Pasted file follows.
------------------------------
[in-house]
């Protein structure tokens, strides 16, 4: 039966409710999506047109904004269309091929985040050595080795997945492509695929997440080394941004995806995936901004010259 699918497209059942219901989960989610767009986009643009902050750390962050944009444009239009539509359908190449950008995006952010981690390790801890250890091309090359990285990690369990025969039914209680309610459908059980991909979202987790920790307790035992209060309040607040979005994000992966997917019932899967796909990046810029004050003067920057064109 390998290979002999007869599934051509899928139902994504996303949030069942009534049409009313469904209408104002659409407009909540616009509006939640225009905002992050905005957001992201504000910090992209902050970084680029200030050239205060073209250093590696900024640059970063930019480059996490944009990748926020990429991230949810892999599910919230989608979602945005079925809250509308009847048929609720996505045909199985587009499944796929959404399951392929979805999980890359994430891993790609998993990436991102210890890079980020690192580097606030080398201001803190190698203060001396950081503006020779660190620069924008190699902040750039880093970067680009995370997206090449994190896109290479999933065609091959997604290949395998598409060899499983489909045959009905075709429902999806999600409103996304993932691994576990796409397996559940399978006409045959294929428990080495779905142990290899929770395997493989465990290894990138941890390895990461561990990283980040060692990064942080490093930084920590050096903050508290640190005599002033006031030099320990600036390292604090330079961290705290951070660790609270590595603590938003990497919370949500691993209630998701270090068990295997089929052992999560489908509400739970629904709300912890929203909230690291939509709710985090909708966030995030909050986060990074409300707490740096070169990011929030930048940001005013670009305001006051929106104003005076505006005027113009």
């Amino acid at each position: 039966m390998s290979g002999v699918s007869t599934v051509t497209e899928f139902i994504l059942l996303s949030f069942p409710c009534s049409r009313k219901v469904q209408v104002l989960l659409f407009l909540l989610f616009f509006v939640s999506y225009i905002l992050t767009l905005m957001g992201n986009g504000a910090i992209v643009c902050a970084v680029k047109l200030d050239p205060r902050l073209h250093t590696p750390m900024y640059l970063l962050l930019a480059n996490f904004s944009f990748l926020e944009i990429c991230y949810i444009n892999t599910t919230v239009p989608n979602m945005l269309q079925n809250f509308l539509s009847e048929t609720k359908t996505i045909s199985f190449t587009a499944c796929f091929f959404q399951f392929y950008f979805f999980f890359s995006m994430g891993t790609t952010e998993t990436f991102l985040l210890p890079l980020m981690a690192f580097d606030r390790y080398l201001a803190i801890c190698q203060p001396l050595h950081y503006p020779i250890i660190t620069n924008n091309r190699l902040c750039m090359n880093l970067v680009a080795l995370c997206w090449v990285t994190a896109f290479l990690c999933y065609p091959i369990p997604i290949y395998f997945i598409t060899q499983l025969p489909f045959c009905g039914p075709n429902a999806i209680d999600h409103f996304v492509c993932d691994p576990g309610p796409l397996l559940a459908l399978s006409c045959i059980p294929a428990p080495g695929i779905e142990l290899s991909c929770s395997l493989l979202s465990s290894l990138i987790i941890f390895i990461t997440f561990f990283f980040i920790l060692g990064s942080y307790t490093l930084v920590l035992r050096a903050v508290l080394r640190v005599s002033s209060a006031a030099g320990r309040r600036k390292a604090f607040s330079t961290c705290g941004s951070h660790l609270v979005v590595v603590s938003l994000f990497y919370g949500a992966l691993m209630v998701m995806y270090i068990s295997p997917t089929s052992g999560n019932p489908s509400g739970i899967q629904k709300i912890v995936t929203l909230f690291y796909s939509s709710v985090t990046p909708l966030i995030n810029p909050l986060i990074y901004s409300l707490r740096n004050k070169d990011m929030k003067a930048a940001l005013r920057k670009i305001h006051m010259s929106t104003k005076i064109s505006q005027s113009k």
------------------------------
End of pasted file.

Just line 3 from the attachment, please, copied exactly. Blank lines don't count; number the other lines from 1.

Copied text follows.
């Amino acid at each position: 039966m390998s290979g002999v699918s007869t599934v051509t497209e899928f139902i994504l059942l996303s949030f069942p409710c009534s049409r009313k219901v469904q209408v104002l989960l659409f407009l909540l989610f616009f509006v939640s999506y225009i905002l992050t767009l905005m957001g992201n986009g504000a910090i992209v643009c902050a970084v680029k047109l200030d050239p205060r902050l073209h250093t590696p750390m900024y640059l970063l962050l930019a480059n996490f904004s944009f990748l926020e944009i990429c991230y949810i444009n892999t599910t919230v239009p989608n979602m945005l269309q079925n809250f509308l539509s009847e048929t609720k359908t996505i045909s199985f190449t587009a499944c796929f091929f959404q399951f392929y950008f979805f999980f890359s995006m994430g891993t790609t952010e998993t990436f991102l985040l210890p890079l980020m981690a690192f580097d606030r390790y080398l201001a803190i801890c190698q203060p001396l050595h950081y503006p020779i250890i660190t620069n924008n091309r190699l902040c750039m090359n880093l970067v680009a080795l995370c997206w090449v990285t994190a896109f290479l990690c999933y065609p091959i369990p997604i290949y395998f997945i598409t060899q499983l025969p489909f045959c009905g039914p075709n429902a999806i209680d999600h409103f996304v492509c993932d691994p576990g309610p796409l397996l559940a459908l399978s006409c045959i059980p294929a428990p080495g695929i779905e142990l290899s991909c929770s395997l493989l979202s465990s290894l990138i987790i941890f390895i990461t997440f561990f990283f980040i920790l060692g990064s942080y307790t490093l930084v920590l035992r050096a903050v508290l080394r640190v005599s002033s209060a006031a030099g320990r309040r600036k390292a604090f607040s330079t961290c705290g941004s951070h660790l609270v979005v590595v603590s938003l994000f990497y919370g949500a992966l691993m209630v998701m995806y270090i068990s295997p997917t089929s052992g999560n019932p489908s509400g739970i899967q629904k709300i912890v995936t929203l909230f690291y796909s939509s709710v985090t990046p909708l966030i995030n810029p909050l986060i990074y901004s409300l707490r740096n004050k070169d990011m929030k003067a930048a940001l005013r920057k670009i305001h006051m010259s929106t104003k005076i064109s505006q005027s113009k």